Man swims across Big Bay de Noc
ESCANABA — Tyler Lindquist has always been interested in physically pushing himself, according to his sister Ann Lindquist, and on Aug. 17, he did just that. Lindquist swam from Chippewa Point to Burndt Bluff, crossing Big Bay de Noc. He swam 6.6 miles in five and a half hours following the Marathon Swimmers Federation (MSF) Rules of Marathon Swimming. The swim started once Lindquist entered the water from a natural edge on Stonington Peninsula, and concluded when he exited the water on to a natural shore just south of Fayette.
“Every so often, we had to write down his coordinates so he could clock his actual swim distance,” said Ann Lindquist.
In 2017, he swam across Little Bay de Noc and decided to swim across Big Bay de Noc shortly after. Lindquist wanted to do a marathon swim and thought it would make sense to attempt it in waters he knew well.
“I swam across Little Bay de Noc two years ago from a boat launch on Stonington to the Escanaba harbor,” said Lindquist. “First memory of thinking about this was when I was a kid, swimming out to the platform at Gladstone beach.”
Lindquist’s training started when he joined a 5 a.m. swim club in the Twin Cities of Minnesota, where he lives now. He swam a few times a week and trained his body like he would for running a marathon. While he was training his body to get ready for the swim, his sister, who was going to be the official observer, read and memorized the rules by the MSF in Rapid River.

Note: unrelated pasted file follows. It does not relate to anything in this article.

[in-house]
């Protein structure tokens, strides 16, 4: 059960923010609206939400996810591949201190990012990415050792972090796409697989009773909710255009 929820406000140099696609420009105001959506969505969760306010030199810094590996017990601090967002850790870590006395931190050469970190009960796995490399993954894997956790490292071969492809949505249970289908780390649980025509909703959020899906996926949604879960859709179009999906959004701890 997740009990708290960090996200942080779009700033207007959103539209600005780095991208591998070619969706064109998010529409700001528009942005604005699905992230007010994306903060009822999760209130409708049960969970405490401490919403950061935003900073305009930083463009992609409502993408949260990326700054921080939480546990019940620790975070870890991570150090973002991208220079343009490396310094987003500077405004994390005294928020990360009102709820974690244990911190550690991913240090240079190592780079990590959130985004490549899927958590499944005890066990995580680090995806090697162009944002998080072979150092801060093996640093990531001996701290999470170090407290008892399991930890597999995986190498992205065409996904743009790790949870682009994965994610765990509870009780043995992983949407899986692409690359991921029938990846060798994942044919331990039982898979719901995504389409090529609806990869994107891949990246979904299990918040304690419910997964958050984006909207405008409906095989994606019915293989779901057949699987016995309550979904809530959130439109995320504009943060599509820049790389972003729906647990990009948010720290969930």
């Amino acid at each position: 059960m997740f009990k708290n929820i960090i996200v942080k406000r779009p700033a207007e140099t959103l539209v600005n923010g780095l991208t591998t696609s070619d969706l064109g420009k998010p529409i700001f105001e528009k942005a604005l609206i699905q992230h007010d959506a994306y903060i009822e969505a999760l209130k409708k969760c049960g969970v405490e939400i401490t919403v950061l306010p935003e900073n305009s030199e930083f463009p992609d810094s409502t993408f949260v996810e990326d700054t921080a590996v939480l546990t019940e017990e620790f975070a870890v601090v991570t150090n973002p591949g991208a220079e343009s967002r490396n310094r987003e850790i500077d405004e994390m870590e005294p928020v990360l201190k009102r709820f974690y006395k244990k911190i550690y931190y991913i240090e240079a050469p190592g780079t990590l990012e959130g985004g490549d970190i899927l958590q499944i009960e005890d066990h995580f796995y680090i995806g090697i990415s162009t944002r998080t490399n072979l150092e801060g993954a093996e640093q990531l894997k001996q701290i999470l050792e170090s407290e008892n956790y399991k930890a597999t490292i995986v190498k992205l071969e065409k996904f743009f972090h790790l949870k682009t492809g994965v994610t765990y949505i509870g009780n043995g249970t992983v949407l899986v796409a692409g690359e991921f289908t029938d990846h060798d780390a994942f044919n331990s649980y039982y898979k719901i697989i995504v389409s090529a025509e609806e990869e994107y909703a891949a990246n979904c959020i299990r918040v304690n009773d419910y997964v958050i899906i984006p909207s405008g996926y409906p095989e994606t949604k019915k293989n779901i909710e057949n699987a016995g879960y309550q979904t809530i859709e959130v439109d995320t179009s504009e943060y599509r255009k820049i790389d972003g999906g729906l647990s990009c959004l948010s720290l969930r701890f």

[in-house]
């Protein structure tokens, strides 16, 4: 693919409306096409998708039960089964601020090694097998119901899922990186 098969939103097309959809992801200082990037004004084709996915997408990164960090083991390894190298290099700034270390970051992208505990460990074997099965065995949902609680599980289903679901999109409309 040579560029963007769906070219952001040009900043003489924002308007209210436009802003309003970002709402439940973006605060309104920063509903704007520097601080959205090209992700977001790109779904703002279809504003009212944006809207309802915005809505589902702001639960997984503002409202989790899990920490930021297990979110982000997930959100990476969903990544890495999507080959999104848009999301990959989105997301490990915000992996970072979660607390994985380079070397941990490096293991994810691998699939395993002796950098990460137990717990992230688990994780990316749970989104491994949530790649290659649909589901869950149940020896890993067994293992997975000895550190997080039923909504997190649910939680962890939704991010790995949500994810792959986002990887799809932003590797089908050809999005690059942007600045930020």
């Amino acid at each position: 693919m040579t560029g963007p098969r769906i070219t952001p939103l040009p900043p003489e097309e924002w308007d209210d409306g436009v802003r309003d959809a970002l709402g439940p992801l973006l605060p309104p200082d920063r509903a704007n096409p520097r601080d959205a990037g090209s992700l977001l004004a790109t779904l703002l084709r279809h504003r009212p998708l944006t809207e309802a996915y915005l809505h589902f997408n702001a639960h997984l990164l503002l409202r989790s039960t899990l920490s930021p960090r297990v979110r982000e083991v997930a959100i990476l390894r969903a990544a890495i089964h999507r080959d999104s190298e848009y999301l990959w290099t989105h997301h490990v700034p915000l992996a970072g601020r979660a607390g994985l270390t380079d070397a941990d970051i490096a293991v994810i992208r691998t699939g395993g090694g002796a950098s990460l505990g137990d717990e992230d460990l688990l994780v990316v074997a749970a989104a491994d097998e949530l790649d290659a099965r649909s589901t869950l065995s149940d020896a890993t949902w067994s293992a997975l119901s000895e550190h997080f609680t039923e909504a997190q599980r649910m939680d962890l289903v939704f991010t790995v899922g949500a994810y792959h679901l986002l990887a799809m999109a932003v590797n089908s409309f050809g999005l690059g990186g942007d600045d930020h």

There are three types of swims, Marathon Swim, Nonstop and Unassisted. A Marathon Swim is described on the MSF website as — a nonstop open-water swim, undertaken according to standardized rules, and requiring at least several hours of sustained effort to complete. Ten kilometers without significant assistance from currents is the minimum distance considered to be a marathon swim.
The rules of a marathon swim allow a swim suit, bathing cap, goggles, earplugs, nose-clips, sunscreen and grease, safety lights, timekeeping device, escort boat, pilot and crew, nutrition and equipment to transport nutrition between the boat and swimmer, paddlers, support swimmers, and observers.
“To be the official observer you not only have to know these rules, you need to be able to hold the swimmer accountable to these rules and document all aspects of the swim said Ann Lindquist. “So I memorized the rules and also had to document things like stroke rate, latitude and longitude coordinates … each half hour we stopped him to hydrate or eat something … water temperature, things he ate and drank … It was like being a referee for the swim.”
Lindquist’s wife was also on the boat as a safety person. One friend was driving the boat by his side, and another friend was navigating. Because the temperature of the water was only 67 degrees, he was periodically checked for hypothermia. Under the official rules, a wet suit is not allowed during the swim.
Lindquist was not allowed to touch the boat, get out of the water, or hang on to anything while being checked for hydration or when eating and drinking.
To be an observer Ann Lindquist had to be knowledgeable of the rules and be impartial, separate herself from the swimmer to observe, document and verify. Due to the duration of the swim, only one observer was needed.
Lindquist submitted his swim route and time and is hoping to be registered as the first to swim across Big Bay de Noc.
“I hope the message from this is something to inspire others to give it a try,” said Lindquist. “I put a pretty slow time up and would love to congratulate someone that beats it.”